While international humanitarian law regulates armed conflict, human rights protect almost all human behavior. Overlaps may occur between human rights and international humanitarian law due to the substantive and territorial expansion of human rights law. There are situations that are exclusively subject to international humanitarian law (e.g., requisitioning of property in occupied territory) or human rights protection (e.g., violations of non-derogable rights) and situations in which both fields are applied concurrently.[70] In the case of parallel application of human rights and international humanitarian law, the conflict between the fields must be resolved based on Art. 31(3)(c) VCLT. Thus, the provisions of both areas of law influence each other.[71]The concurrent application of human rights and international humanitarian law is important due to the insufficient individual protection in armed conflict, as well as uncertainties in the applicability and lack of enforcement mechanisms of international humanitarian law.[72]


2. Scope and Interference[edit | edit source]

In a second step, human rights adjudicative bodies examine whether the state's conduct falls within the scope of a human right. Only when the state intrudes into a sphere protected by a human right does the question of justification arise. However, this question cannot be answered in the abstract, but only depending on the concrete human right. Each human right defines its own scope.[73]

3. Justifications[edit | edit source]

Human rights are not unlimited but depend on other human rights. This conflict can be resolved through limitations and derogations of human rights. However, certain rights cannot be restricted under any circumstances. This applies to all human rights, which are jus cogens.[74]

Example for conflicts of human rights: The freedom of the press of a tabloid allows reporting on the lives of celebrities. This reporting usually interferes with the personal rights of the celebrities. This conflict can be resolved by balancing both rights. On the other hand, a conflict between the prohibition of torture on the one hand and the interest in uncovering a criminal act must always be decided in favor of the prohibition of torture.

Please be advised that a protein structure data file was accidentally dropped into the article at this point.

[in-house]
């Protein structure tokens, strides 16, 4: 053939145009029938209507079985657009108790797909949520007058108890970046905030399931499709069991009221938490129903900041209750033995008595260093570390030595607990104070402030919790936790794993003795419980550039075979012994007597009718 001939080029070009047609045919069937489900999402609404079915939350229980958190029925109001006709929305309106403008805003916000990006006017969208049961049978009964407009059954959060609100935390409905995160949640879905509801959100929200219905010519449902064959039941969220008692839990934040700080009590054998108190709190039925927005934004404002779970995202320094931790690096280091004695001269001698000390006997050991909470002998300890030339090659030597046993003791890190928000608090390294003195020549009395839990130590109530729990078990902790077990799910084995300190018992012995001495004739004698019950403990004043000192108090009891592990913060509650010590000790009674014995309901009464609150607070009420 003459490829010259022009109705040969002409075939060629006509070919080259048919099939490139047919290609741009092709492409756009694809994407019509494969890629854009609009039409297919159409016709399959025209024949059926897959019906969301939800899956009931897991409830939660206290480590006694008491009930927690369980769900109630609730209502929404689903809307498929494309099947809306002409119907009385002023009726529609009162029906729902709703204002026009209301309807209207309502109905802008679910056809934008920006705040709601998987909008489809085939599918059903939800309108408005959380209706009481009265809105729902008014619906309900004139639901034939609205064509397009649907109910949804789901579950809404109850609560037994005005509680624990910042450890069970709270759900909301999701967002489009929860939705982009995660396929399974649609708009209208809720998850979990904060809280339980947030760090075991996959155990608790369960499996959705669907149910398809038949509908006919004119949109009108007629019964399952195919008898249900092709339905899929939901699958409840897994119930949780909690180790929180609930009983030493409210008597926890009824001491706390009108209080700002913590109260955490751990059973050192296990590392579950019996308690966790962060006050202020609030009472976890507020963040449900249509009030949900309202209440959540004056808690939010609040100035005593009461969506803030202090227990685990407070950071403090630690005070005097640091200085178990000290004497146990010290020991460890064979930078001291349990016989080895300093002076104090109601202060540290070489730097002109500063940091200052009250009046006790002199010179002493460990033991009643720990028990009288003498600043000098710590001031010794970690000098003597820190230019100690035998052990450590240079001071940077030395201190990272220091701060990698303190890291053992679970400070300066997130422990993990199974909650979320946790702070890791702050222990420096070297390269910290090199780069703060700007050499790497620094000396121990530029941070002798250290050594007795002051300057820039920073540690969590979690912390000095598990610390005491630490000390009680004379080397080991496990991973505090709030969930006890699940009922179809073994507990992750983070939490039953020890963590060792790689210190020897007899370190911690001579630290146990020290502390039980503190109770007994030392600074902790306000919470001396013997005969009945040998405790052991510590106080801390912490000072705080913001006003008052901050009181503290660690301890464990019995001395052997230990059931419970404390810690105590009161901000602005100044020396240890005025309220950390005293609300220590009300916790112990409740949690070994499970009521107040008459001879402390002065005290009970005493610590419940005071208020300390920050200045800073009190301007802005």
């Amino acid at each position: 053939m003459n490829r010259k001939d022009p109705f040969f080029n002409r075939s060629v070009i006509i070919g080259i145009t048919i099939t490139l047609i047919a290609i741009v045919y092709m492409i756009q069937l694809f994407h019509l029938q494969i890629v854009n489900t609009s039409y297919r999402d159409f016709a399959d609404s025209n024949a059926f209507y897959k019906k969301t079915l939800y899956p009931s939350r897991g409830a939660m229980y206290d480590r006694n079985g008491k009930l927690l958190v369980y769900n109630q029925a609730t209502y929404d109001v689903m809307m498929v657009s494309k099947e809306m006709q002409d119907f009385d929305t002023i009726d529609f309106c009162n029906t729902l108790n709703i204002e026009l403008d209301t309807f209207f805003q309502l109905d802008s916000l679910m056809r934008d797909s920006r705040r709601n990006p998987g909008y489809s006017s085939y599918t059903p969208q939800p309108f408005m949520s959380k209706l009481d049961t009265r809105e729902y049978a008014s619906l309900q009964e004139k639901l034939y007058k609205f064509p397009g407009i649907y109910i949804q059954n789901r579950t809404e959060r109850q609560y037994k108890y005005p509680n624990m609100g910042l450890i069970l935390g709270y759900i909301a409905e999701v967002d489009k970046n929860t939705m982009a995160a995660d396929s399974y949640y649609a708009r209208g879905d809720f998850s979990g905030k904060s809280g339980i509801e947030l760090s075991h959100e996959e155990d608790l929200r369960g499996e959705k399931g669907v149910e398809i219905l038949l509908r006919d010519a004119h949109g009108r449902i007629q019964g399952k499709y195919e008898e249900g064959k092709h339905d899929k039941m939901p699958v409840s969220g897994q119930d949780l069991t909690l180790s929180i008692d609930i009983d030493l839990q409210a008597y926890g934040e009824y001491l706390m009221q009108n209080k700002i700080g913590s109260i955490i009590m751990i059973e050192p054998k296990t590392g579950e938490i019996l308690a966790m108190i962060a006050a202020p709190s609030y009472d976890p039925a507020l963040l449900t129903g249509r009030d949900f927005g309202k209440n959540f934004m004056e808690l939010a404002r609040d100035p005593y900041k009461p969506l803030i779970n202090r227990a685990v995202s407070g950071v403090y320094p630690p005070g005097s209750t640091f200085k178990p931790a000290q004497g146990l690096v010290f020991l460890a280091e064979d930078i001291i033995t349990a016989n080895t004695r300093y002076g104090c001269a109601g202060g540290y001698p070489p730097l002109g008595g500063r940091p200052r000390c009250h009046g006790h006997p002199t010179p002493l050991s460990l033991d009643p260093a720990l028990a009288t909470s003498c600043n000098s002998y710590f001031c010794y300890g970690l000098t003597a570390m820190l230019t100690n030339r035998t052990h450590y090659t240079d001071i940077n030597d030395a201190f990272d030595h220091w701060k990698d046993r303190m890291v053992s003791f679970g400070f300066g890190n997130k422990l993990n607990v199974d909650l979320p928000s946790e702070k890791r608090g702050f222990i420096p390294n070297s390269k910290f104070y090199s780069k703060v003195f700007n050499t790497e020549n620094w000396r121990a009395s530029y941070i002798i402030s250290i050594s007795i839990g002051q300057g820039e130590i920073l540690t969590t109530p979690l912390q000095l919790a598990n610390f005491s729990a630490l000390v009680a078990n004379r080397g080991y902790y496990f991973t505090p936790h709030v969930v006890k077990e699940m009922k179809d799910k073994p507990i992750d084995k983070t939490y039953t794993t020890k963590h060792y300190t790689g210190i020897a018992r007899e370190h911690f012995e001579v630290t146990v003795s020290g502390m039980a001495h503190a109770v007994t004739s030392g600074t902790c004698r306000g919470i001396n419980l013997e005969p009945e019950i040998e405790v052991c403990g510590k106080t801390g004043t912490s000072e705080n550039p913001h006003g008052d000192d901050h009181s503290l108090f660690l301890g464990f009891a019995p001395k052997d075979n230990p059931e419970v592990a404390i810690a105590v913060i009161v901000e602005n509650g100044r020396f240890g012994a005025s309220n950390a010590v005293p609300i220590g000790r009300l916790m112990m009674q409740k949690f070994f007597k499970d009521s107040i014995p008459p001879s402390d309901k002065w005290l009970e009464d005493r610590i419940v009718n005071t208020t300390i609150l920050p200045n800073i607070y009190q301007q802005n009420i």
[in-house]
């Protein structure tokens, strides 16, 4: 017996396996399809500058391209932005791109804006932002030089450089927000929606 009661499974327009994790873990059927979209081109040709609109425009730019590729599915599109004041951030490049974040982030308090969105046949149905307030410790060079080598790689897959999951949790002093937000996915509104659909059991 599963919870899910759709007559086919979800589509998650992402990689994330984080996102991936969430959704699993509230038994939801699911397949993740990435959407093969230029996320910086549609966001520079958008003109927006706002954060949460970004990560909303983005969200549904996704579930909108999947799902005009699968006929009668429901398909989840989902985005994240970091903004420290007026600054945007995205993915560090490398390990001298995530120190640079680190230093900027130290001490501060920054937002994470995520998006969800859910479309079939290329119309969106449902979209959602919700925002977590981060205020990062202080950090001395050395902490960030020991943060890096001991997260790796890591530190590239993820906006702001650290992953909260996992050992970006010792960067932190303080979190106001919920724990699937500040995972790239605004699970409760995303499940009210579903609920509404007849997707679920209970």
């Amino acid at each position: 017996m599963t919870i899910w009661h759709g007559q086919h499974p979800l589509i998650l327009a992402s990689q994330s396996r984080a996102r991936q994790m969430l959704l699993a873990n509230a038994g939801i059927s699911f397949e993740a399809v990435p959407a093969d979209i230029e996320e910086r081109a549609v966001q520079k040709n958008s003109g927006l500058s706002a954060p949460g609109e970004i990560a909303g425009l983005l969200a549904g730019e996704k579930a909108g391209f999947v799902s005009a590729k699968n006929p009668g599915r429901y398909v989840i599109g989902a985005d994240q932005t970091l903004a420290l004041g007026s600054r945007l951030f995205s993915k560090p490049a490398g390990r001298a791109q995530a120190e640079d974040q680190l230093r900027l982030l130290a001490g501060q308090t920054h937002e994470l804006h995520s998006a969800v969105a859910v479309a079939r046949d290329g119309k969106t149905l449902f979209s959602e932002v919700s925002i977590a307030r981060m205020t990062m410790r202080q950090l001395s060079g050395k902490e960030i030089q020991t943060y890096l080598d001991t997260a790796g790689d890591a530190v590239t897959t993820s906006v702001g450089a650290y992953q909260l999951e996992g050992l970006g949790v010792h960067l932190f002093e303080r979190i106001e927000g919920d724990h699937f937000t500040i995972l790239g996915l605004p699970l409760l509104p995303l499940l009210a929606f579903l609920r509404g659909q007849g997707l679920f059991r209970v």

a) Limitations[edit | edit source]

Human rights limitations must satisfy a three-step test. First, the restriction must be prescribed by law. The law must be formulated in an accessible and sufficiently precise manner.[75] Second, the limitation must serve a legitimate aim. The aim depends on the particular human right.

Example for legitimate aims: Art. 10 ECHR stipulates that limitations of the right to freedom of expression must serve “the interests of national security, territorial integrity or public safety, […] the prevention of disorder or crime, […] the protection of health or morals, […] the protection of the reputation or rights of others, […] preventing the disclosure of information received in confidence, or […] maintaining the authority and impartiality of the judiciary.“


States usually meet the first two requirements. Therefore, the third requirement is decisive. Limitations are only allowed if they are necessary in a democratic society. Accordingly, (a) the limitation must serve the purpose from the second step, (b) there must be no less intrusive means and (c) the means must be proportionate, i.e. the interest in human rights protection must not outweigh the interest in the limitation.[76]